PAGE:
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23/09/2019

'By gracious approval': Planning in the 2000s

Words: The Planner
RTPI 60 year charter logo

It’s 60 years since the Town Planning Institute was awarded a Royal Charter. How has planning changed in the intervening decades, and what does being a chartered member mean to planners? Matt Moody and Simon Wicks asked planners who came of age in the 2000s

RICHARD COWELL

Richard Cowell is assistant planning director with Birmingham City Council

I left university with a degree in human geography and started as an assistant planner with South Holland District Council in 2003. I was fortunate at the time to work across policy, development control and conservation – I had a broad exposure to all the elements of a local authority planning department.

I did my postgraduate diploma while working, then worked for a number of local authorities before coming to Birmingham in 2008 as senior development officer.

"Taking that next step to becoming a chartered planner is important – it's good to make that commitment"

Once you've done the degree and got the experience, taking that next step to becoming a chartered planner is important. If you want to progress your career and move up into more senior positions it’s a requirement in some cases, and personally as well, it's good to make that commitment and put that work into demonstrating your desire to develop yourself. The type of work I’m involved in now is very different from what I imagined the role of a planner would be. It was policy and planning applications when I started out but now it’s wider development and place-making, funding and finance.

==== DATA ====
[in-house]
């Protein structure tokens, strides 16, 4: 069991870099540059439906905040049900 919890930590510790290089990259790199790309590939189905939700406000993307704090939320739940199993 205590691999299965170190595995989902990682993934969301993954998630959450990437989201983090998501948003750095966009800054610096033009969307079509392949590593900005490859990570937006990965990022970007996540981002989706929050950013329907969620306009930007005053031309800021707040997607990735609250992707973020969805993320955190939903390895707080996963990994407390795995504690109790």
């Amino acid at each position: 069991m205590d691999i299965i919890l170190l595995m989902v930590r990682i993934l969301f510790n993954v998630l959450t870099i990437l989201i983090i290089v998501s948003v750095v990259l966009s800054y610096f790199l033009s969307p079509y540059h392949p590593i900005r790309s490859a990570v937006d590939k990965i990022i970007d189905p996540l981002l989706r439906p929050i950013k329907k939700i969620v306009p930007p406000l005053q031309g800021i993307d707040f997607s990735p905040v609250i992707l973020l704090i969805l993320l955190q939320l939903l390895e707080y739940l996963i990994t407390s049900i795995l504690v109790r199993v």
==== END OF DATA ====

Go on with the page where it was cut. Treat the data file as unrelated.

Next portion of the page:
The role of a planner in the formal sense has changed. It’s more about facilitation and enabling change. I would echo the view of those planners from the 50s and 60s that there's a lot of regulation and legislation, but that's imposed on us by the government and others. If a planner was asked what sort of system we would like, I don't think we would choose the system we are working with.